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Psychol Bull. 2012 Sep;138(5):876-906. doi: 10.1037/a0028251.

Does religious belief promote prosociality? A critical examination.

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Department of Psychology, Grand Valley State University, 1 Campus Drive, Allendale, MI 49401, USA.


Numerous authors have suggested that religious belief has a positive association, possibly causal, with prosocial behavior. This article critiques evidence regarding this "religious prosociality" hypothesis from several areas of the literature. The extant literature on religious prosociality is reviewed including domains of charity, volunteering, morality, personality, and well-being. The experimental and quasi-experimental literature regarding controlled prosocial interactions (e.g., sharing and generosity) is reviewed and contrasted with results from naturalistic studies. Conceptual problems in the interpretation of this literature include separating the effects of stereotypes and ingroup biases from impression formation as well as controlling for self-report biases in the measurement of religious prosociality. Many effects attributed to religious processes can be explained in terms of general nonreligious psychological effects. Methodological problems that limit the interpretation of religious prosociality studies include the use of inappropriate comparison groups and the presence of criterion contamination in measures yielding misleading conclusions. Specifically, it is common practice to compare high levels of religiosity with "low religiosity" (e.g., the absence of denominational membership, lack of church attendance, or the low importance of religion), which conflates indifferent or uncommitted believers with the completely nonreligious. Finally, aspects of religious stereotype endorsement and ingroup bias can contribute to nonprosocial effects. These factors necessitate a revision of the religious prosociality hypothesis and suggest that future research should incorporate more stringent controls in order to reach less ambiguous conclusions.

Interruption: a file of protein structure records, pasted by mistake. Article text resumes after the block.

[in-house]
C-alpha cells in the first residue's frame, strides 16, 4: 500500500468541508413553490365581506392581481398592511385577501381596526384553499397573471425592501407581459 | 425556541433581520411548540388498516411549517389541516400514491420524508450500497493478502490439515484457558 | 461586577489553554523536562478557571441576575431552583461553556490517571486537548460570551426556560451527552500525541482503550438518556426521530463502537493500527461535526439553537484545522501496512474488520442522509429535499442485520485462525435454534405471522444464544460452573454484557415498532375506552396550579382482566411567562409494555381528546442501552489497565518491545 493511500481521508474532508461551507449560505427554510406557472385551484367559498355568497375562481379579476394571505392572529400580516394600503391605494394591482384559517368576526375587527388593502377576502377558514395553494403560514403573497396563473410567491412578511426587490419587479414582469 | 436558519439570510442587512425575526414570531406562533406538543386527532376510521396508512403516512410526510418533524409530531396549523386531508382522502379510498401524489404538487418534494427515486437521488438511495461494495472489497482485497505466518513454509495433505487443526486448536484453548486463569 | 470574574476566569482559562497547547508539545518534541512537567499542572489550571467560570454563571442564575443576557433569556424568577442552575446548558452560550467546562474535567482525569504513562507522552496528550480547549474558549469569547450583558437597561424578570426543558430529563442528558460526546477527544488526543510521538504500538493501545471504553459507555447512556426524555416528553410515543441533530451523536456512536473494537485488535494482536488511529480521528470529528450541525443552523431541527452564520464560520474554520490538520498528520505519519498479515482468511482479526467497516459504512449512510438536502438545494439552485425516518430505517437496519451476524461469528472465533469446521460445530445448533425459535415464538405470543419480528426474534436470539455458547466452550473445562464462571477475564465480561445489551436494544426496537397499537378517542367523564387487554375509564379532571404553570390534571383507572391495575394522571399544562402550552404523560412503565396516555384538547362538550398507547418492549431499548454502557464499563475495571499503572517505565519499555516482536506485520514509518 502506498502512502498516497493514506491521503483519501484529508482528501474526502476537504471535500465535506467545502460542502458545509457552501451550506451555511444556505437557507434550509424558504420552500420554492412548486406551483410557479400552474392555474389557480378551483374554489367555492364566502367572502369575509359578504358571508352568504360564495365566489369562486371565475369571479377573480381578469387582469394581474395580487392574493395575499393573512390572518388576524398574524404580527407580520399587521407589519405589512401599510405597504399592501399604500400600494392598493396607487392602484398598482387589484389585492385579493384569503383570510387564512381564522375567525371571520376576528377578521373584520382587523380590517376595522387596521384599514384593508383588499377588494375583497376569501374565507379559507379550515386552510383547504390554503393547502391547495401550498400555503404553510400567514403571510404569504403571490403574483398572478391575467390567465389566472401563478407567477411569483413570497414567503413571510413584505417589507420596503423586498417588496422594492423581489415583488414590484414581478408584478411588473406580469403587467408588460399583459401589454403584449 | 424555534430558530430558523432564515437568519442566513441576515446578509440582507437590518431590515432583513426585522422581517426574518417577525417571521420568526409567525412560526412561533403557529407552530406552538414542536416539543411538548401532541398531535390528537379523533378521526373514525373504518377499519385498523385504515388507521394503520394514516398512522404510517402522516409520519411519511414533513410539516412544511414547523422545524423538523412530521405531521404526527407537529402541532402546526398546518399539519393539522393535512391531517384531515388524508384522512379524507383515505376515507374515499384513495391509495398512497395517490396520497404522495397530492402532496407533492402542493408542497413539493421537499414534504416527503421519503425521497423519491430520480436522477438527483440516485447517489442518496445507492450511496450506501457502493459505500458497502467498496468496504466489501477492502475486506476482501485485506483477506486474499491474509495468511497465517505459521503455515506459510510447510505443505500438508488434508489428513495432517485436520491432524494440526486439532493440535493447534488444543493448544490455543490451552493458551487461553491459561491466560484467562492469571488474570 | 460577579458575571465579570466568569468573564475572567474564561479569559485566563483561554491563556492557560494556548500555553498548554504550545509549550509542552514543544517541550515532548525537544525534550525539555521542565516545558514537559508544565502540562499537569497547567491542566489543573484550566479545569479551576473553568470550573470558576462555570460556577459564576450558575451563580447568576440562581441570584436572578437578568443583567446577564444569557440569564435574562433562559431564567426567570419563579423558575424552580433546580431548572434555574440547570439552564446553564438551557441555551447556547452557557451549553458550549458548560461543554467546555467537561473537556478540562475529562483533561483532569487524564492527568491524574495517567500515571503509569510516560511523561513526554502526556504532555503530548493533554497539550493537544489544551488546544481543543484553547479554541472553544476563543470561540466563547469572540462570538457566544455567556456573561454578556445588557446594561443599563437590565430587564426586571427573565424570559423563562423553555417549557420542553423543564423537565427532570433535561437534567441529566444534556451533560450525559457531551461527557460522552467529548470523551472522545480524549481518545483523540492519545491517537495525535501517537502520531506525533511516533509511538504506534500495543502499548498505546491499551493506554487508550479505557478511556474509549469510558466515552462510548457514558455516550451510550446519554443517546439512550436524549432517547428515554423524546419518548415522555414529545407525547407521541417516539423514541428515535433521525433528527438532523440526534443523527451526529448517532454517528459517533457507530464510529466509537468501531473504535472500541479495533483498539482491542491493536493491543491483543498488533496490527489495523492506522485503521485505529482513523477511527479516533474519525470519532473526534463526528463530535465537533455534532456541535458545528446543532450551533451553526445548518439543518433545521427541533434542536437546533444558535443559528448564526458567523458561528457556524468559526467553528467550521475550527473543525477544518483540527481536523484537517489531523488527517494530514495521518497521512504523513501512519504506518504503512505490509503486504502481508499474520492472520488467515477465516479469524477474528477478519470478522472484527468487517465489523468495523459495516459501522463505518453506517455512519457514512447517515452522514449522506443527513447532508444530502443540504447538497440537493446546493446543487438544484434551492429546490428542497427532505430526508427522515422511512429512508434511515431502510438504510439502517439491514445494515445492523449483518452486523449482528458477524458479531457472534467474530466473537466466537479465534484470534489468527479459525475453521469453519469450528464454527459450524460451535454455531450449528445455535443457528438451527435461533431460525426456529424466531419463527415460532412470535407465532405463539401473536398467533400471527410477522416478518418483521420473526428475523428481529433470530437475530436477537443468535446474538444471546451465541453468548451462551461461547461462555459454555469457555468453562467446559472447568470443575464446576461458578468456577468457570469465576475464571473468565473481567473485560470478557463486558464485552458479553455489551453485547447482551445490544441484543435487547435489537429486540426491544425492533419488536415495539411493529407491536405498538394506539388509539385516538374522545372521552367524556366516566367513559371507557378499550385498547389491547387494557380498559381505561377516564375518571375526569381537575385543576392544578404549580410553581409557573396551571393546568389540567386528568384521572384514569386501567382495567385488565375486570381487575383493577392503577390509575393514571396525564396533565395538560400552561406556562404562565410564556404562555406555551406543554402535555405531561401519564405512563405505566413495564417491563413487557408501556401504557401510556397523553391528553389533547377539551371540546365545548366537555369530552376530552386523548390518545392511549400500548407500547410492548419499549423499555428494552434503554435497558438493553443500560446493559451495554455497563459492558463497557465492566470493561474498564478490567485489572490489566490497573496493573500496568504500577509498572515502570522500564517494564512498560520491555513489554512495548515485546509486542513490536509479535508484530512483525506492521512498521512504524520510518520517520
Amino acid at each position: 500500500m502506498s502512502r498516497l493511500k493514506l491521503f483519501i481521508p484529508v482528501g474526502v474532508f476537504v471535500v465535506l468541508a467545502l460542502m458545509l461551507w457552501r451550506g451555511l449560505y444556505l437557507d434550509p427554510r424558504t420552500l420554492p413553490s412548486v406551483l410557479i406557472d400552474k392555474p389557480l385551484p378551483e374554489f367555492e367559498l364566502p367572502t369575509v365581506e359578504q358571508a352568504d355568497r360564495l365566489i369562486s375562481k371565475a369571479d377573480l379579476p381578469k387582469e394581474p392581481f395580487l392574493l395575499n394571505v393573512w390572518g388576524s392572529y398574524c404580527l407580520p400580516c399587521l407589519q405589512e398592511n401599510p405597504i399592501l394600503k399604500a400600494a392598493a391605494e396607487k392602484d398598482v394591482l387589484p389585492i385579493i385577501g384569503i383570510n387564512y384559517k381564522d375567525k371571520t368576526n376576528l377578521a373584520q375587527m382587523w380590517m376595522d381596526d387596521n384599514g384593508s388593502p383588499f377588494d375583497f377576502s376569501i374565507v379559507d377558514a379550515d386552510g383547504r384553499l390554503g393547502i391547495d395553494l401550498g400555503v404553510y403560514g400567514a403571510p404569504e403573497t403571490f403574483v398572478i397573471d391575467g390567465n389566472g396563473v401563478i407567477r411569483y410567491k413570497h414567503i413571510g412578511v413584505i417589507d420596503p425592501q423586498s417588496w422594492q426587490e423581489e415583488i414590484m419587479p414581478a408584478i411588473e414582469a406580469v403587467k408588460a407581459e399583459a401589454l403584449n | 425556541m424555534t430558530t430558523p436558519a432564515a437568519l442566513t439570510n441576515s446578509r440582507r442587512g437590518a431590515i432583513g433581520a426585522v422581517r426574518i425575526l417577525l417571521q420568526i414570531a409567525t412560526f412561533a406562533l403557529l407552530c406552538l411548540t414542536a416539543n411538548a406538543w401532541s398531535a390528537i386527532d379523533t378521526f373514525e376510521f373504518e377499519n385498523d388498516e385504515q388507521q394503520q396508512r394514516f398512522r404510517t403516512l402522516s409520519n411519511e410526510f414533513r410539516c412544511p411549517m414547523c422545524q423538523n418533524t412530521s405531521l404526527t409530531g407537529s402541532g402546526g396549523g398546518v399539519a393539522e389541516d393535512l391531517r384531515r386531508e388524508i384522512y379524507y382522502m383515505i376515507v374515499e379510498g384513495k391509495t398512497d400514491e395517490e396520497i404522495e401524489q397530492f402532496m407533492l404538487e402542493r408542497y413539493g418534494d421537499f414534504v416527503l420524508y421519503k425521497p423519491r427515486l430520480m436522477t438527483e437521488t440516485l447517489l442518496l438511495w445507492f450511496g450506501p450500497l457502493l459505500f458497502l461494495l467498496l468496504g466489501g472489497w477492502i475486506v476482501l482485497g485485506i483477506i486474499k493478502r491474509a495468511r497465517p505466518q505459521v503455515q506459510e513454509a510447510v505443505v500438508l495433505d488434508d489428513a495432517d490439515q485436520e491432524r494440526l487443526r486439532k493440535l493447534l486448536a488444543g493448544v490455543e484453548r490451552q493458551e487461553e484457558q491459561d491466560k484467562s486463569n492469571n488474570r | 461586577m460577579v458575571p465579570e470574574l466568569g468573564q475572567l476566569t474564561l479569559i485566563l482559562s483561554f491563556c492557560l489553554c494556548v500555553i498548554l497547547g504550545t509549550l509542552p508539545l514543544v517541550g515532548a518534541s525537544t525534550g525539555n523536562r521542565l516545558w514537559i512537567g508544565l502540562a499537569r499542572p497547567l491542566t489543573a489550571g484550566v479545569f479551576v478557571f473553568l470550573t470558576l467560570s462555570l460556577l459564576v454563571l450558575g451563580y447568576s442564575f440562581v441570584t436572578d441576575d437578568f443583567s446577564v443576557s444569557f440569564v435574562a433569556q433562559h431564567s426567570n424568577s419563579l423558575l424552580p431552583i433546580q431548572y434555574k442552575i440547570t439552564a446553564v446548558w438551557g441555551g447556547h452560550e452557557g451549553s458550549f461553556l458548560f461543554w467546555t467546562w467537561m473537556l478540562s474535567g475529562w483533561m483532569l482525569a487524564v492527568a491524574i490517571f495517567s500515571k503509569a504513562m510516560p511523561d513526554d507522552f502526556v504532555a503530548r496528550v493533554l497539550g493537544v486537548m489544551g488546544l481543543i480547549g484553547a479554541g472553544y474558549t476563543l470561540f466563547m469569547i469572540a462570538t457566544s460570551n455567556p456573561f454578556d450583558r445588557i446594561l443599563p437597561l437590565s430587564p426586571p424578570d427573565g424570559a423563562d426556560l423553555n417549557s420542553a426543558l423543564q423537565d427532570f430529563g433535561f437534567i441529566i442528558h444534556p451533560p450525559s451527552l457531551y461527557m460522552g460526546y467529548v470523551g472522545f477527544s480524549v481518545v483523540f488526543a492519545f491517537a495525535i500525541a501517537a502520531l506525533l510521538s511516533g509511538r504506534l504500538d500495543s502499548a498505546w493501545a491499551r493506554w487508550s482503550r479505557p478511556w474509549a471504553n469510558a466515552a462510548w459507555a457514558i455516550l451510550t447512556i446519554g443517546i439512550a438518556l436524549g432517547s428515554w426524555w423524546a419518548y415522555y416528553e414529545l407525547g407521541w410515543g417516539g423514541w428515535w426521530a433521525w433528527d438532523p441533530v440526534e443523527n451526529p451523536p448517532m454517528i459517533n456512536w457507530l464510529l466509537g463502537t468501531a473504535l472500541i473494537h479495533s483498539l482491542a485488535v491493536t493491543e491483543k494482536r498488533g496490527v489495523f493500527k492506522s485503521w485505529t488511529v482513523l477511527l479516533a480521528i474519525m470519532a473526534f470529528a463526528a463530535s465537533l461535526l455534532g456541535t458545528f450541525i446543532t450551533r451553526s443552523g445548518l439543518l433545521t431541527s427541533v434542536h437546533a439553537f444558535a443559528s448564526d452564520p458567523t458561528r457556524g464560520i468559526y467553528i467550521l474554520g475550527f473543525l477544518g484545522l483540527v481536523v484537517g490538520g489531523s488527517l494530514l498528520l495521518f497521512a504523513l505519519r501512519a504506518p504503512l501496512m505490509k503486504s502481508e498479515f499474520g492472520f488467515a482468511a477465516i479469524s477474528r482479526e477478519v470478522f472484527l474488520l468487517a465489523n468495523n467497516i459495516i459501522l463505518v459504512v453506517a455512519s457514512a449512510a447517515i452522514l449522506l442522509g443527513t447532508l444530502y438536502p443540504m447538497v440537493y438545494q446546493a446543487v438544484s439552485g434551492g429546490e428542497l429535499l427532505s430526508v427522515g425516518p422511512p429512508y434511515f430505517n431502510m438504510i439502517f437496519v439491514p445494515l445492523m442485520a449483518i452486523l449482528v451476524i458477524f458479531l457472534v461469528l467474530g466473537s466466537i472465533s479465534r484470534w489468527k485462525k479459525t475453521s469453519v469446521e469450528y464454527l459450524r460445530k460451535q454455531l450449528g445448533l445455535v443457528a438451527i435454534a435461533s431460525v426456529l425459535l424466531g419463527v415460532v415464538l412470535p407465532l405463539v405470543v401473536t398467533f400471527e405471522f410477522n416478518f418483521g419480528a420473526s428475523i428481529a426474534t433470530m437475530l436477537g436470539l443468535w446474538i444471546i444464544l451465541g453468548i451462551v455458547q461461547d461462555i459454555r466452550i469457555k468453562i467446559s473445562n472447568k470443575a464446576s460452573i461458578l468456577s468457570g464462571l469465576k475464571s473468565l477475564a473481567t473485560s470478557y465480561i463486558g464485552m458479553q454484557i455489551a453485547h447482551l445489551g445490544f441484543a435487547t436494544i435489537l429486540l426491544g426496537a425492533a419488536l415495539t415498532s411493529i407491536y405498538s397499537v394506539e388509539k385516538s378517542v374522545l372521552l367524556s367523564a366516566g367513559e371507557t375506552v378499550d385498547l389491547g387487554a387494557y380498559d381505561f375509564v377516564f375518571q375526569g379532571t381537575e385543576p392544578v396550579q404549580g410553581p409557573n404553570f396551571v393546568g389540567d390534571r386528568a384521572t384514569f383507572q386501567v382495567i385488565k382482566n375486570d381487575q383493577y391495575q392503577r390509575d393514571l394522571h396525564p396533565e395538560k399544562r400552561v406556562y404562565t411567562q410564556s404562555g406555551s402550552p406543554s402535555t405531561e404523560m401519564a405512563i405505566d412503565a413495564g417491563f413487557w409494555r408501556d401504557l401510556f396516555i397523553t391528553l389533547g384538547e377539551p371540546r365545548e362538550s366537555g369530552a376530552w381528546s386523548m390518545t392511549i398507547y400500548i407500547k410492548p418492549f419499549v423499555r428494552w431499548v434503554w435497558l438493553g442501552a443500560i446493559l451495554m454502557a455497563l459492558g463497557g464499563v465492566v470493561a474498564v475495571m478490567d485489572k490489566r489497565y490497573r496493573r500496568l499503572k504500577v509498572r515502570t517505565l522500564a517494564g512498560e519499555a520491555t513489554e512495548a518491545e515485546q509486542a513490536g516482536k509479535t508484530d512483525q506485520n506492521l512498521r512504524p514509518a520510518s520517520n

[Indexed for MEDLINE]

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